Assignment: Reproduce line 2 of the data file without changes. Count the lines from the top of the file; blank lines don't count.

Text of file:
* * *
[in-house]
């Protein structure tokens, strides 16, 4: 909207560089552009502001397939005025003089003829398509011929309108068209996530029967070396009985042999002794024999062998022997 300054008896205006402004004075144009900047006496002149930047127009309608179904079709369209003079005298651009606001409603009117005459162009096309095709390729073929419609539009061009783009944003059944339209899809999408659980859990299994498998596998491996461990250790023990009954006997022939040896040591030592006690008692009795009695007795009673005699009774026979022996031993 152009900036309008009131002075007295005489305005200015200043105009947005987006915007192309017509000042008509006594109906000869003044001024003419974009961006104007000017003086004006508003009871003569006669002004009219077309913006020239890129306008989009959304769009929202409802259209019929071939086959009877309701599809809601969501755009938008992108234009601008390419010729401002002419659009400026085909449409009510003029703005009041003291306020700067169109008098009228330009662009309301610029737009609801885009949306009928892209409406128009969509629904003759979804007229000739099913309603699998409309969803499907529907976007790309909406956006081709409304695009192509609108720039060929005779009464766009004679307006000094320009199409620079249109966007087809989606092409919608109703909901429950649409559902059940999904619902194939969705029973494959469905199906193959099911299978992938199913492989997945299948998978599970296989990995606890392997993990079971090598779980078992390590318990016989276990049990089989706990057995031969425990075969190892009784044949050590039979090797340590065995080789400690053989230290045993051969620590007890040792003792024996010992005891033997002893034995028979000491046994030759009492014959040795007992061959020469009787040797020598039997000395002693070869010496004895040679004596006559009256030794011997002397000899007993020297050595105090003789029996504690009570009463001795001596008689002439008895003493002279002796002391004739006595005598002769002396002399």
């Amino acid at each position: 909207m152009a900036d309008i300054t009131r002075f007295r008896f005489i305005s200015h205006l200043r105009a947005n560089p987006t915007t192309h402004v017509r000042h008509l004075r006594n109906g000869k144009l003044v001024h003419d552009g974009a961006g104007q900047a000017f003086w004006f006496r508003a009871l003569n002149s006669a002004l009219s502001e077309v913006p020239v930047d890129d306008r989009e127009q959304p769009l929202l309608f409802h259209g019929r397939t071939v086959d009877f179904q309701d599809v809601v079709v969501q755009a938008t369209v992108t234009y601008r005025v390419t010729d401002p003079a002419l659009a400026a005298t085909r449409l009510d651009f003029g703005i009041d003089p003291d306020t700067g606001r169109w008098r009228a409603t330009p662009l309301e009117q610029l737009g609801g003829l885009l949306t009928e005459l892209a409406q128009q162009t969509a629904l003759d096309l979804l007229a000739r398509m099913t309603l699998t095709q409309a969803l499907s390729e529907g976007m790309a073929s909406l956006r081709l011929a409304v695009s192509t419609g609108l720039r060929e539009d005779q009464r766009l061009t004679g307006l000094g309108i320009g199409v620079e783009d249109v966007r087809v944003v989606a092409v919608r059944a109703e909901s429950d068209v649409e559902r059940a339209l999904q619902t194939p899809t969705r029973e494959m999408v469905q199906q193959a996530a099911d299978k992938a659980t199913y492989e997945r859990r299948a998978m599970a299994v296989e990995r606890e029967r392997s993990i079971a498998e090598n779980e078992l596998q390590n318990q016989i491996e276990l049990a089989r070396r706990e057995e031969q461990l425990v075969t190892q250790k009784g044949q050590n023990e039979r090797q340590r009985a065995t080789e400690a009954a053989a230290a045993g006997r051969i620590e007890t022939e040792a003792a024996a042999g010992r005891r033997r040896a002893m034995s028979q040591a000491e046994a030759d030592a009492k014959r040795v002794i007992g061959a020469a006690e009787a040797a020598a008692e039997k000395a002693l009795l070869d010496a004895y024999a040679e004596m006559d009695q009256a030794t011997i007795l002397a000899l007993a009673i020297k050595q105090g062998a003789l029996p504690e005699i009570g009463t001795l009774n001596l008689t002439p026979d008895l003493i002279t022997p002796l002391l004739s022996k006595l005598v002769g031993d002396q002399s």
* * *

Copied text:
């Protein structure tokens, strides 16, 4: 909207560089552009502001397939005025003089003829398509011929309108068209996530029967070396009985042999002794024999062998022997 300054008896205006402004004075144009900047006496002149930047127009309608179904079709369209003079005298651009606001409603009117005459162009096309095709390729073929419609539009061009783009944003059944339209899809999408659980859990299994498998596998491996461990250790023990009954006997022939040896040591030592006690008692009795009695007795009673005699009774026979022996031993 152009900036309008009131002075007295005489305005200015200043105009947005987006915007192309017509000042008509006594109906000869003044001024003419974009961006104007000017003086004006508003009871003569006669002004009219077309913006020239890129306008989009959304769009929202409802259209019929071939086959009877309701599809809601969501755009938008992108234009601008390419010729401002002419659009400026085909449409009510003029703005009041003291306020700067169109008098009228330009662009309301610029737009609801885009949306009928892209409406128009969509629904003759979804007229000739099913309603699998409309969803499907529907976007790309909406956006081709409304695009192509609108720039060929005779009464766009004679307006000094320009199409620079249109966007087809989606092409919608109703909901429950649409559902059940999904619902194939969705029973494959469905199906193959099911299978992938199913492989997945299948998978599970296989990995606890392997993990079971090598779980078992390590318990016989276990049990089989706990057995031969425990075969190892009784044949050590039979090797340590065995080789400690053989230290045993051969620590007890040792003792024996010992005891033997002893034995028979000491046994030759009492014959040795007992061959020469009787040797020598039997000395002693070869010496004895040679004596006559009256030794011997002397000899007993020297050595105090003789029996504690009570009463001795001596008689002439008895003493002279002796002391004739006595005598002769002396002399």